June 2, 2020

Five points to ponder: Withers, Holy Bull, Robert B. Lewis

Tiz the Law wins the Champagne S 2019
Tiz the Law won the Champagne (G1) geared down under Manny Franco (Coglianese Photography)

Saturday’s trio of Kentucky Derby (G1) points races have features in common, so we’ll combine the analysis of the Withers (G3) at Aqueduct, Holy Bull (G3) at Gulfstream Park, and Robert B. Lewis (G3) at Santa Anita in the points to ponder.

1. All three favorites have questions to answer.

Withers favorite Shotski controlled a slow pace in his 8-1 upset of the Dec. 7 Remsen (G2) at the same track and trip, and still just lasted by a half-length from the rallying Ajaaweed. Now pegged at 2-1, Shotski doesn’t figure to get the same set-up. Not that he’s necessarily dependent upon it, but the presence of other forward types removes the advantage he wielded in the Remsen.

Bob Lewis favorite Thousand Words transitioned from a debut maiden score sprinting to a two-turn points race in the Los Alamitos Futurity (G2), where he showed fine resolve to prevail. Hence his 4-5 morning line to keep the momentum going for Hall of Fame trainer Bob Baffert. Still, the Los Alamitos Futurity isn’t the most representative race, against just three opponents in the slop, and he’ll encounter a more typical dynamic here. Also, Thousand Words likely responded to the addition of blinkers last time, and he’s not certain to make a similar move forward second time in headgear.

Holy Bull favorite Tiz the Law obviously had a tough trip when suffering his first loss in the Kentucky Jockey Club (G2). Stuck on the inside in the slop, he didn’t get a lot of room to maneuver, even once a seam developed. The Barclay Tagg pupil was on his wrong lead and outfinished in a close third. For a colt who’d been able to work his way clear and impose his authority quickly in both his maiden and the Champagne (G1), the Kentucky Jockey Club can be chalked up to a learning experience. He’s eligible to bounce back with a smooth passage here, but he could get another sloppy track with rain in the forecast. While both pedigree and jockey Manny Franco say that Tiz the Law handles it, that remains something to consider at 3-5 on the morning line.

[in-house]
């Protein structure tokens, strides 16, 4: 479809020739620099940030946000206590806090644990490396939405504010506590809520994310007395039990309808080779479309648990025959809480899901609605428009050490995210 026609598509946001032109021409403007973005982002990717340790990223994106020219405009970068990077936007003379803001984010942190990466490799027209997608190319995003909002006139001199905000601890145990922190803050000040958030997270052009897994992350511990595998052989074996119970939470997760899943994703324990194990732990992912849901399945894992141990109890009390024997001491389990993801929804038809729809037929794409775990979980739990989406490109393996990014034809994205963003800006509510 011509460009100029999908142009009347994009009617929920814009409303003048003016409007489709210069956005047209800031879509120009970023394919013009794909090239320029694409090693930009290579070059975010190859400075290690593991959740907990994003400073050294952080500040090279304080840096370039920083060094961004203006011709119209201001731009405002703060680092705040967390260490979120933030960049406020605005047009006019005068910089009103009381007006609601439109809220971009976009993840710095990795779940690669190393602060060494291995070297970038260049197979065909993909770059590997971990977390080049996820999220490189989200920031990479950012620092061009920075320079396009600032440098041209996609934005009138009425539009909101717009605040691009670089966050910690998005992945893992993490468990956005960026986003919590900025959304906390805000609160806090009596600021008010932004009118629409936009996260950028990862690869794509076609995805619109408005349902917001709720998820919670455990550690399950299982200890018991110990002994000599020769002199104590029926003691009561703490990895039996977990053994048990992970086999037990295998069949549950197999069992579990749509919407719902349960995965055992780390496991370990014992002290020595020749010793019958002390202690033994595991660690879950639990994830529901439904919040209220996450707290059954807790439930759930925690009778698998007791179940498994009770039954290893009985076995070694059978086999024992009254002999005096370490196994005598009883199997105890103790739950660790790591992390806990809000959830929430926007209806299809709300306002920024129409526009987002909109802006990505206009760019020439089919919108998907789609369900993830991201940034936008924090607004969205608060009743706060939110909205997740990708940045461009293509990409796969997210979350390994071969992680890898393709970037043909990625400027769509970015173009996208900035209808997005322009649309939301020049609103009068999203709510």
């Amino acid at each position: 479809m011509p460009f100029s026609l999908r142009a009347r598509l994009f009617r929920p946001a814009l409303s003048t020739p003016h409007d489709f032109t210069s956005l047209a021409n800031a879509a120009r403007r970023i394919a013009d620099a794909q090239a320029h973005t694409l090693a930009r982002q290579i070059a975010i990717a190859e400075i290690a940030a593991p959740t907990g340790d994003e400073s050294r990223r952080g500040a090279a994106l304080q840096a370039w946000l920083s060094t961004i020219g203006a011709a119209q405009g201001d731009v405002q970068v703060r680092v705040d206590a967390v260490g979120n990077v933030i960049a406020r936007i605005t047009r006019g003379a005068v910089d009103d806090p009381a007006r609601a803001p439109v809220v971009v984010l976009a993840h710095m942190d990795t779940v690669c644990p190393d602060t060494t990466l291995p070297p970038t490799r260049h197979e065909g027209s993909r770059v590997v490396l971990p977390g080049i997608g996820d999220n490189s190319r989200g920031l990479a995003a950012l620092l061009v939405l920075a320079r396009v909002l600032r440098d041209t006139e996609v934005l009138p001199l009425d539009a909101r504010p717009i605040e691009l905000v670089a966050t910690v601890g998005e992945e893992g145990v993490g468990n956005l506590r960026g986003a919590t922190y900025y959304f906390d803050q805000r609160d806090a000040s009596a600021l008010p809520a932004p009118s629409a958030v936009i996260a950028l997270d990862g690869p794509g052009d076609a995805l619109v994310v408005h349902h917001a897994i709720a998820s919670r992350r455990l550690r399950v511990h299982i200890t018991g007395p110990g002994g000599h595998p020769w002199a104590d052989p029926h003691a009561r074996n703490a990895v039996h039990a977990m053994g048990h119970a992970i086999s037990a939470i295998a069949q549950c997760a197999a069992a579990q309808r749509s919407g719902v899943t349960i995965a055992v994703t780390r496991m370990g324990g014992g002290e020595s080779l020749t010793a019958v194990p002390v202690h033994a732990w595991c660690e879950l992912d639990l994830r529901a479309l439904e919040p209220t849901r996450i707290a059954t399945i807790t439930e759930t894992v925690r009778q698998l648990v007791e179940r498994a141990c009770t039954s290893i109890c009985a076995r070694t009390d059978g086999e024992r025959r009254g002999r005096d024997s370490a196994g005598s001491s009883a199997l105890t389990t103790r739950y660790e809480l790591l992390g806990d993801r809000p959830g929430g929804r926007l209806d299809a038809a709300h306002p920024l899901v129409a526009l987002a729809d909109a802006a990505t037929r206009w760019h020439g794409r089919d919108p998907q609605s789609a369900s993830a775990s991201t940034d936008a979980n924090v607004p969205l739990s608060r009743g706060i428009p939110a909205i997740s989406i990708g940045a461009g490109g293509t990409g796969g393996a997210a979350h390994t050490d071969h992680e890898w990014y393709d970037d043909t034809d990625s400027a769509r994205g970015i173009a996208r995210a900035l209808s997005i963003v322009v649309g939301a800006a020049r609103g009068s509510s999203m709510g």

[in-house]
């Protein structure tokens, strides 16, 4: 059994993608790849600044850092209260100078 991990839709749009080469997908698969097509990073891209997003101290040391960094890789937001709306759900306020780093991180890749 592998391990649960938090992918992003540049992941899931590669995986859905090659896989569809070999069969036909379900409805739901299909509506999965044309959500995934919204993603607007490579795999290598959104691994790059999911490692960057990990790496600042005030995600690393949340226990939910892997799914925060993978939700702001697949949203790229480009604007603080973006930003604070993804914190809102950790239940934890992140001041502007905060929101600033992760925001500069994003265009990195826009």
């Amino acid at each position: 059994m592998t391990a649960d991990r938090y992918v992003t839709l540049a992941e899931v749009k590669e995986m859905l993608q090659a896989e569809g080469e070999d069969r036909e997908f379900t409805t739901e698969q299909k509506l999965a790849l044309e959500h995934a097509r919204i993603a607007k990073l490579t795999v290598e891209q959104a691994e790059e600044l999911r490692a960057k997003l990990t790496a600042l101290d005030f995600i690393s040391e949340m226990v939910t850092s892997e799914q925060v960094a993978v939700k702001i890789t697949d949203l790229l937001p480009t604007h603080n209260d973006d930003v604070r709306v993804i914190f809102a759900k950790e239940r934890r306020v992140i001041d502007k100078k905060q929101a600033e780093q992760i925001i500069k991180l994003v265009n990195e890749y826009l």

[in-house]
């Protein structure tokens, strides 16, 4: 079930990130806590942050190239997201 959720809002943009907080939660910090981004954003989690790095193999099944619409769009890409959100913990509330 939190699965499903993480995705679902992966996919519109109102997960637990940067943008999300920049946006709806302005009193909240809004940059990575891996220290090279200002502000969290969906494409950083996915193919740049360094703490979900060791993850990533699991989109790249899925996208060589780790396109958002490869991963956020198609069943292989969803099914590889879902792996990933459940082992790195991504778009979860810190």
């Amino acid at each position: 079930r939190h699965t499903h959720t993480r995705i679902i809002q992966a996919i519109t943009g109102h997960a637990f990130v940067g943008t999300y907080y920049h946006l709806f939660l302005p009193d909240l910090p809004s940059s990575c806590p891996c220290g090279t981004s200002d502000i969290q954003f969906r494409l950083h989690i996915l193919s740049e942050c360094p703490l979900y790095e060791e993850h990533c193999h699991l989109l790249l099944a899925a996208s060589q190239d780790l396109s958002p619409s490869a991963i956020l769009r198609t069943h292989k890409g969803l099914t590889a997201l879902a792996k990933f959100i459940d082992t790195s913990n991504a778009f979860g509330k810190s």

2. Collateral form will be tested.

As we await Independence Hall’s return in next Saturday’s Sam F. Davis (G3) at Tampa Bay Downs, his Aqueduct form is represented by Prince of Pharoahs in the Withers. The dead-heat runner-up to Independence Hall in the Jerome last out, Prince of Pharoahs finished four lengths adrift. Independence Hall has looked a class apart from his competition so far, with the proviso that hasn’t meant a great deal at this point. If a solid run from Prince of Pharoahs in the Withers would lend some substance to the Independence Hall form, a substantial loss would further the “who did he beat” critique of the otherwise exciting prospect.

Tiz the Law is aiming to become the second horse to rebound from a subpar KJC effort, after fourth-placer Enforceable roared back to take the Lecomte (G3). Another Lecomte angle surfaces in Holy Bull rival Relentless Dancer, who dead-heated for his maiden win with Silver State, the eventual Lecomte runner-up. And Holy Bull rival Mayberry Deputy was second to eventual Smarty Jones upsetter Gold Street in a maiden two back. The Smarty Jones didn’t boost the KJC form, as KJC winner Silver Prospector was only fourth in that follow-up, in a reminder that the bare results require some degree of interpretation.

Since Thousand Words fended off Breeders’ Cup Juvenile (G1) near-misser Anneau d’Or at Los Alamitos, that Juvenile form will be subject to further scrutiny in the Lewis. It would be an exaggeration to say that Lewis longshot Zimba Warrior offers a yardstick for the Sham (G3), since he was drubbed more than nine lengths into third by Authentic. And he was previously a distant third to High Velocity in the Bob Hope (G3). But if Zimba Warrior outperforms his 15-1 morning line on Saturday, Authentic wouldn’t mind.